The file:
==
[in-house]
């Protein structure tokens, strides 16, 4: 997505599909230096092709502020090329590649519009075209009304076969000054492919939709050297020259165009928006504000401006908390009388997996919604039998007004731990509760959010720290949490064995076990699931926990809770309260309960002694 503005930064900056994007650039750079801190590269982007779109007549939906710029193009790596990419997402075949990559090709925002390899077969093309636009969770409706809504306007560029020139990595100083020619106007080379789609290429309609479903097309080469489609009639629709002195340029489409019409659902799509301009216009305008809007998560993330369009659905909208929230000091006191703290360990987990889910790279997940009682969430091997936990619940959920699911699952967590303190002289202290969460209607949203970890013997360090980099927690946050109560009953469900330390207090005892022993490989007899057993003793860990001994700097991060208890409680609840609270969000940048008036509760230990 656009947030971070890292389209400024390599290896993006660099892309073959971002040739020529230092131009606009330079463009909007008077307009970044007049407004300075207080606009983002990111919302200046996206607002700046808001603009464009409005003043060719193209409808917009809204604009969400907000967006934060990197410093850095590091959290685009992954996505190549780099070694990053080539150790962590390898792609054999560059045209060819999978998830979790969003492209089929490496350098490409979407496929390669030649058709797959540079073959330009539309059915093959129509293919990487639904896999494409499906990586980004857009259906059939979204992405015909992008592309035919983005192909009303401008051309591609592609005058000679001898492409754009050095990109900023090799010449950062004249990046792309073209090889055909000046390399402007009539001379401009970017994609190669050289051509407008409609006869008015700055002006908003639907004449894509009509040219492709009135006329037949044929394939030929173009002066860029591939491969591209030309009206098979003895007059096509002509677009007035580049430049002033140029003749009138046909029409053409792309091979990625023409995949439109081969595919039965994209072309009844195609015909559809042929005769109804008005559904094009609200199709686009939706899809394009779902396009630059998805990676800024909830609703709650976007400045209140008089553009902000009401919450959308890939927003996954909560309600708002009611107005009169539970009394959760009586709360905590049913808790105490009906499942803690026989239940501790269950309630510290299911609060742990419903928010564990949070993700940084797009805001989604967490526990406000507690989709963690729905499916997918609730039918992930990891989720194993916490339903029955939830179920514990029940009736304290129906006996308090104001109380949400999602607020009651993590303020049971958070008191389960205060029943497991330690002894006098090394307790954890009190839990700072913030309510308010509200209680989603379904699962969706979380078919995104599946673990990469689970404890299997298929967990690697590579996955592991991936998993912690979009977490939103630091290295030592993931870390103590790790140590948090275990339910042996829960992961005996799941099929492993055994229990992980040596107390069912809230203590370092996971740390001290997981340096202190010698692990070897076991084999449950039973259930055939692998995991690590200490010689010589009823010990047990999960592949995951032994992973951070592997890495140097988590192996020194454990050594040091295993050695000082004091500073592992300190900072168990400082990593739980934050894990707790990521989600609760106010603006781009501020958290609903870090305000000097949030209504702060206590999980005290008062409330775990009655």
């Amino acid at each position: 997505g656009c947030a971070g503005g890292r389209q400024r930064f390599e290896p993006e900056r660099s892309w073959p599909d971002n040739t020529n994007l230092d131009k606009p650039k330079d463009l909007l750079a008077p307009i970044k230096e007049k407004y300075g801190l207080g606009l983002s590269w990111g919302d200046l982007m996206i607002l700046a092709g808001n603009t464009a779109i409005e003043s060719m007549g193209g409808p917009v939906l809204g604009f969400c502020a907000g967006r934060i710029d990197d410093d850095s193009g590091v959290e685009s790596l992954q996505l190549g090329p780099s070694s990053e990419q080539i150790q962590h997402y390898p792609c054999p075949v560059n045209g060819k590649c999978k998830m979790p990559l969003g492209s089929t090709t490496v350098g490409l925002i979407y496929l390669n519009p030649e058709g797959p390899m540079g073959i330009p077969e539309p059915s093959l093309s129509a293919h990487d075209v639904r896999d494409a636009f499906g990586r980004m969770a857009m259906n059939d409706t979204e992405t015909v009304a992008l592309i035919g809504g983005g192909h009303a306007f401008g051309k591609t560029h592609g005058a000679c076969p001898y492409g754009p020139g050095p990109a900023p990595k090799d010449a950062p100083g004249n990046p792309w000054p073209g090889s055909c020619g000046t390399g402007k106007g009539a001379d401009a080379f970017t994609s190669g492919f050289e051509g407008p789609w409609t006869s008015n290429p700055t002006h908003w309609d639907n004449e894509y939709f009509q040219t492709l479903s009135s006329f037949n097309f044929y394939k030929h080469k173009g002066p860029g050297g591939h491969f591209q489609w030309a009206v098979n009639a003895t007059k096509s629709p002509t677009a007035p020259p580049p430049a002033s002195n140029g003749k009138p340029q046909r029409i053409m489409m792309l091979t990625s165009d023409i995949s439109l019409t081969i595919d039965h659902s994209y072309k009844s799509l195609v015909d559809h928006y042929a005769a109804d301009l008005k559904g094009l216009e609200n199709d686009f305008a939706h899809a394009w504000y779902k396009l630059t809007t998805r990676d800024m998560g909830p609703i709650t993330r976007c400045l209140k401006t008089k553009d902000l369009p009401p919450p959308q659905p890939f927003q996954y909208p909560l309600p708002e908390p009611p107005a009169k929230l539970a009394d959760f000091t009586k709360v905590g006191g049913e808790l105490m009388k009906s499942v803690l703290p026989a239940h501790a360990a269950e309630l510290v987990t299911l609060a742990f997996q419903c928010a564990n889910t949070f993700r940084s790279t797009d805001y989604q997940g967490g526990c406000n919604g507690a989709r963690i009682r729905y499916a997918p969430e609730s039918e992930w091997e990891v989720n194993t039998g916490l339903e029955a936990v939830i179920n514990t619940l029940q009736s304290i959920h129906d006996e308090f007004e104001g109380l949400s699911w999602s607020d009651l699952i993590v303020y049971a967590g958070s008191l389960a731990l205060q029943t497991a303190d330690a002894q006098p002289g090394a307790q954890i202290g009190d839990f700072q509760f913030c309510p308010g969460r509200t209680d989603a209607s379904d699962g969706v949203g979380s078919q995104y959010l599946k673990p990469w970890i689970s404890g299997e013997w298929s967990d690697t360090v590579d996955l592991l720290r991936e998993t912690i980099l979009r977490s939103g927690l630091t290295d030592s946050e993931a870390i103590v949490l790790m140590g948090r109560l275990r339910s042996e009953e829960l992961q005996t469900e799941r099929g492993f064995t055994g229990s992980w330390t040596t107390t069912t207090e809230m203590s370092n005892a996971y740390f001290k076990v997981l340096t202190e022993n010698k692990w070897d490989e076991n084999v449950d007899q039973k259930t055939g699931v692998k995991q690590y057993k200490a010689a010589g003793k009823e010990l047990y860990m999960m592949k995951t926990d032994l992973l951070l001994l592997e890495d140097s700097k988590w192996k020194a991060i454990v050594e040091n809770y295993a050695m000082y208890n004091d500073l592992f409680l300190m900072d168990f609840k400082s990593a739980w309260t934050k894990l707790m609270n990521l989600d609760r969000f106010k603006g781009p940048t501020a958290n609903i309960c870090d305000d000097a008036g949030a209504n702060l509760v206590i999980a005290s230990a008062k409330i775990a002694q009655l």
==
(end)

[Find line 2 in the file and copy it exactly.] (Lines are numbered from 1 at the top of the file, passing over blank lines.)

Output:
């Protein structure tokens, strides 16, 4: 997505599909230096092709502020090329590649519009075209009304076969000054492919939709050297020259165009928006504000401006908390009388997996919604039998007004731990509760959010720290949490064995076990699931926990809770309260309960002694 503005930064900056994007650039750079801190590269982007779109007549939906710029193009790596990419997402075949990559090709925002390899077969093309636009969770409706809504306007560029020139990595100083020619106007080379789609290429309609479903097309080469489609009639629709002195340029489409019409659902799509301009216009305008809007998560993330369009659905909208929230000091006191703290360990987990889910790279997940009682969430091997936990619940959920699911699952967590303190002289202290969460209607949203970890013997360090980099927690946050109560009953469900330390207090005892022993490989007899057993003793860990001994700097991060208890409680609840609270969000940048008036509760230990 656009947030971070890292389209400024390599290896993006660099892309073959971002040739020529230092131009606009330079463009909007008077307009970044007049407004300075207080606009983002990111919302200046996206607002700046808001603009464009409005003043060719193209409808917009809204604009969400907000967006934060990197410093850095590091959290685009992954996505190549780099070694990053080539150790962590390898792609054999560059045209060819999978998830979790969003492209089929490496350098490409979407496929390669030649058709797959540079073959330009539309059915093959129509293919990487639904896999494409499906990586980004857009259906059939979204992405015909992008592309035919983005192909009303401008051309591609592609005058000679001898492409754009050095990109900023090799010449950062004249990046792309073209090889055909000046390399402007009539001379401009970017994609190669050289051509407008409609006869008015700055002006908003639907004449894509009509040219492709009135006329037949044929394939030929173009002066860029591939491969591209030309009206098979003895007059096509002509677009007035580049430049002033140029003749009138046909029409053409792309091979990625023409995949439109081969595919039965994209072309009844195609015909559809042929005769109804008005559904094009609200199709686009939706899809394009779902396009630059998805990676800024909830609703709650976007400045209140008089553009902000009401919450959308890939927003996954909560309600708002009611107005009169539970009394959760009586709360905590049913808790105490009906499942803690026989239940501790269950309630510290299911609060742990419903928010564990949070993700940084797009805001989604967490526990406000507690989709963690729905499916997918609730039918992930990891989720194993916490339903029955939830179920514990029940009736304290129906006996308090104001109380949400999602607020009651993590303020049971958070008191389960205060029943497991330690002894006098090394307790954890009190839990700072913030309510308010509200209680989603379904699962969706979380078919995104599946673990990469689970404890299997298929967990690697590579996955592991991936998993912690979009977490939103630091290295030592993931870390103590790790140590948090275990339910042996829960992961005996799941099929492993055994229990992980040596107390069912809230203590370092996971740390001290997981340096202190010698692990070897076991084999449950039973259930055939692998995991690590200490010689010589009823010990047990999960592949995951032994992973951070592997890495140097988590192996020194454990050594040091295993050695000082004091500073592992300190900072168990400082990593739980934050894990707790990521989600609760106010603006781009501020958290609903870090305000000097949030209504702060206590999980005290008062409330775990009655």